“ASAP” is a familiar phrase to many marketing and creative teams. Stakeholders and requesters always want work as fast as possible – and often push for unrealistic deadlines. An overabundance of poorly managed quick-turnaround projects can be a real morale killer for marketing and creative teams. Fortunately, there are effective strategies for managing this quick turnaround work.
A quick note before we get started. Terms like “rush” and “fast track” can mean different things to different teams. In this post I’ve tried to distinguish between two main categories of quick-turnaround work. Of course, your team may use different terms, or organize all quick-turnaround work together. Hopefully this post will give you some guidance and inspiration for developing your own system for managing quick-turnaround work!
The difference between “Rush” and “Fast Track”
Let’s start by defining terms. When it comes to quick turnaround work there are two main kinds. The first, which I’ll call “Rush”, is work that needs to be done much faster than it typically would take to do it. This is the stressful stuff. Second is what I’ll call “Fast Track”. This is work that is by its nature quick to complete. It shouldn’t be stressful, but somehow it often is. Let’s dig into why.
Fast Track work suffers from scope creep
Fast Track work isn’t stressful because it’s fast – it’s stressful because requesters will try to use the Fast Track designation to get their foot in the door, and then start adding stuff on. This is why it’s important to define what a Fast Track project is at your organization. Here are some characteristics you might use:
- A simple reprint of an existing asset
- Fewer than X number of changes
- Copy updates only
- Logo updates
- No new content
- Limited review
Essentially, Fast Track projects aren’t for creating new content, but for making straightforward, pre-approved changes to existing content. Of course, it’s very easy for requesters to say “Oh, hey, while your updating the logo, can you……” This introduces scope creep, and suddenly a project that should have taken 5 minutes is now taking days or weeks. To prevent requesters from sneaking in this scope creep, define the parameters for Fast Track work, and strictly enforce them. By leveraging a robust request intake process and saying “no”, your team can happily help out with quick work while not being overwhelmed with scope creep.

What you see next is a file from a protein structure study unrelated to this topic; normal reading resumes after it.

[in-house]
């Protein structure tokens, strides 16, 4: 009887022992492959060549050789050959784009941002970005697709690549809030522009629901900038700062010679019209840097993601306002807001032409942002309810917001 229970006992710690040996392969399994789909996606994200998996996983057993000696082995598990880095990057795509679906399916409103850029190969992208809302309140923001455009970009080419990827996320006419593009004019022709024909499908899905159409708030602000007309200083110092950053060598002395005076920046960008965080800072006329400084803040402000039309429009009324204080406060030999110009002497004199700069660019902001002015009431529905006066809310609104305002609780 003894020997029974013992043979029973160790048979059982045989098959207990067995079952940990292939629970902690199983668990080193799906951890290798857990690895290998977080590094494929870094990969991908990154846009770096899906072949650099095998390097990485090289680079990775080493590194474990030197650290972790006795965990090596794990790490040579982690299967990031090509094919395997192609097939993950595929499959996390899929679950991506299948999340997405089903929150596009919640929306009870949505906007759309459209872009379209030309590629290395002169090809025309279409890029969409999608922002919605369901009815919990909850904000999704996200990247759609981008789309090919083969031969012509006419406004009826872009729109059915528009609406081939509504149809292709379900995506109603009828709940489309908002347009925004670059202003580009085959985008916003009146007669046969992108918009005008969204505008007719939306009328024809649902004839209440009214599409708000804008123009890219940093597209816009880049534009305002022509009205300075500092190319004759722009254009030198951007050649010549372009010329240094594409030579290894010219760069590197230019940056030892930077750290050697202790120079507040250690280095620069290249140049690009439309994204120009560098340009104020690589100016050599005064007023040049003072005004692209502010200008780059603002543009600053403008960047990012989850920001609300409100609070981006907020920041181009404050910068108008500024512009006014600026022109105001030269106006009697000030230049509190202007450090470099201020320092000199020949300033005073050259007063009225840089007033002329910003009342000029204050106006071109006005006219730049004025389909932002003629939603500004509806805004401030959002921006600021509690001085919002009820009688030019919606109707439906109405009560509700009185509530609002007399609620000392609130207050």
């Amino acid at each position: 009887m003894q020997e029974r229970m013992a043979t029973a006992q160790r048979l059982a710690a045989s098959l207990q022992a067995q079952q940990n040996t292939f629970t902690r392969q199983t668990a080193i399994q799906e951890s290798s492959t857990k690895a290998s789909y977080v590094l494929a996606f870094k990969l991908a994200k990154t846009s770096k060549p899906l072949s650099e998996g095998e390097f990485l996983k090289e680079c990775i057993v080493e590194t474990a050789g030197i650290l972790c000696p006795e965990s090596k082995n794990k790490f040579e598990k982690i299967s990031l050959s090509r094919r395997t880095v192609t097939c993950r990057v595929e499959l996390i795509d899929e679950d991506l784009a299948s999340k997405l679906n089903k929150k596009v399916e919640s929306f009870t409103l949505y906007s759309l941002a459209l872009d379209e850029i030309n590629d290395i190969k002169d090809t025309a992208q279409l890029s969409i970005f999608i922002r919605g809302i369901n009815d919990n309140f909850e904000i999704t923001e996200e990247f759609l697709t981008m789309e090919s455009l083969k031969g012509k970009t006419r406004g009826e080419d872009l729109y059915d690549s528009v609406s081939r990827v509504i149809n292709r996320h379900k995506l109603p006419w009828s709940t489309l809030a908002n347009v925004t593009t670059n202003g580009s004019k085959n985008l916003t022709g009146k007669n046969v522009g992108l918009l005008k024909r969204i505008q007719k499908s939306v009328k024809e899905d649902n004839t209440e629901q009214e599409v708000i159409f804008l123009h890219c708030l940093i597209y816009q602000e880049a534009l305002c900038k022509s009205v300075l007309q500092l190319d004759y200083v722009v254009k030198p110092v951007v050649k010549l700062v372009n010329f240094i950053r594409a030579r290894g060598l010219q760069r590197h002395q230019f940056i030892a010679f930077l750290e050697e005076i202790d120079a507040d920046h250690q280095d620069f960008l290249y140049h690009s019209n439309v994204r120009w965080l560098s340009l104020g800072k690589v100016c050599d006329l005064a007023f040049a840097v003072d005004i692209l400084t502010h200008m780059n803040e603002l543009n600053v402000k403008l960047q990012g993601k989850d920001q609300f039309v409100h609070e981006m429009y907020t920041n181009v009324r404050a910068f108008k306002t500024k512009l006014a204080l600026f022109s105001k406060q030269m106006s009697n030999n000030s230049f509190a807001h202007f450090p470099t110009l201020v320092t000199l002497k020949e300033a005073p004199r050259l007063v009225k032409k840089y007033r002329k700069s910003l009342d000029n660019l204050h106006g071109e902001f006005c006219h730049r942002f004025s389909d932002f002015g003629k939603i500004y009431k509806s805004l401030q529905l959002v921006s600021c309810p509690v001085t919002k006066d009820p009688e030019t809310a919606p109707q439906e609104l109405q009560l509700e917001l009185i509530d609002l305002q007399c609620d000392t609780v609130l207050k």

It’s also important to think about the review process for Fast Track work. Fast Track projects should have minimal review, if any. Requested updates should be pre-approved and straightforward, so once the work is done the designer should be able to simply deliver it to the requester. Depending on the nature of the work and the team, it may make sense to do a single round of review with just the requester. Either way, be sure to set expectations for reviews in the parameters of the project and stick to them.
Rush projects depend on data
Unlike Fast Track projects, Rush projects are projects that should take a certain amount of time (for example, 30 days), but are needed in less time (for example, 20 days). Rush projects inherently introduce stress into the creative workflow. For this reason, data is your best friend when it comes to managing Rush projects. Here are 4 ways you can use data to manage Rush projects.
- Define standard timelines. Is 20 days to produce a series of display ads a Rush project? The only way to know is to have a benchmark for how long it typically takes your team to produce display ads. If you know from looking at the past 10 display ad projects that they take 30 days on average, then you can say with confidence that this timeline is aggressive, and will therefore be categorized as “Rush”.
- Tag Rush projects. You’re going to need to be able to report on Rush projects after the fact, so make sure you will be able to identify them in your reporting.
- Look for trends. What is the normal number of Rush projects in a quarter? Has there been a recent uptick in Rush projects coming in? What percentage of your team’s work this month was Rush projects?
- Know the source. Who is requesting the most Rush work, and why?
Rush project are a fact of life for marketing and creative teams. The goal should not be to never have Rush projects, but to understand what they look like, where they come from, and if the team is getting too many of them. Use data to advocate for your team, and to partner with stakeholder and requesters to help them understand standard timelines and procedures, so they can work with your team more effectively.
Managing Fast Track and Rush projects is easy with a marketing resource management platform that drives alignment, delivery, and accountability with stakeholders to achieve better content outcomes. Schedule a demo of inMotion ignite today!
Elise Hauser is a product and content marketer with a passion for telling brand stories. She has produced inMotionNow’s annual In-House Creative Management Report for 3 years, webinars, content sessions for major industry events reaching audiences of 1,000+, and of course, countless blog posts. When Elise isn’t writing about the marketing and creative industry at inMotionNow she is teaching economics and hanging out with her cat, Tucker, at her home in Raleigh, NC.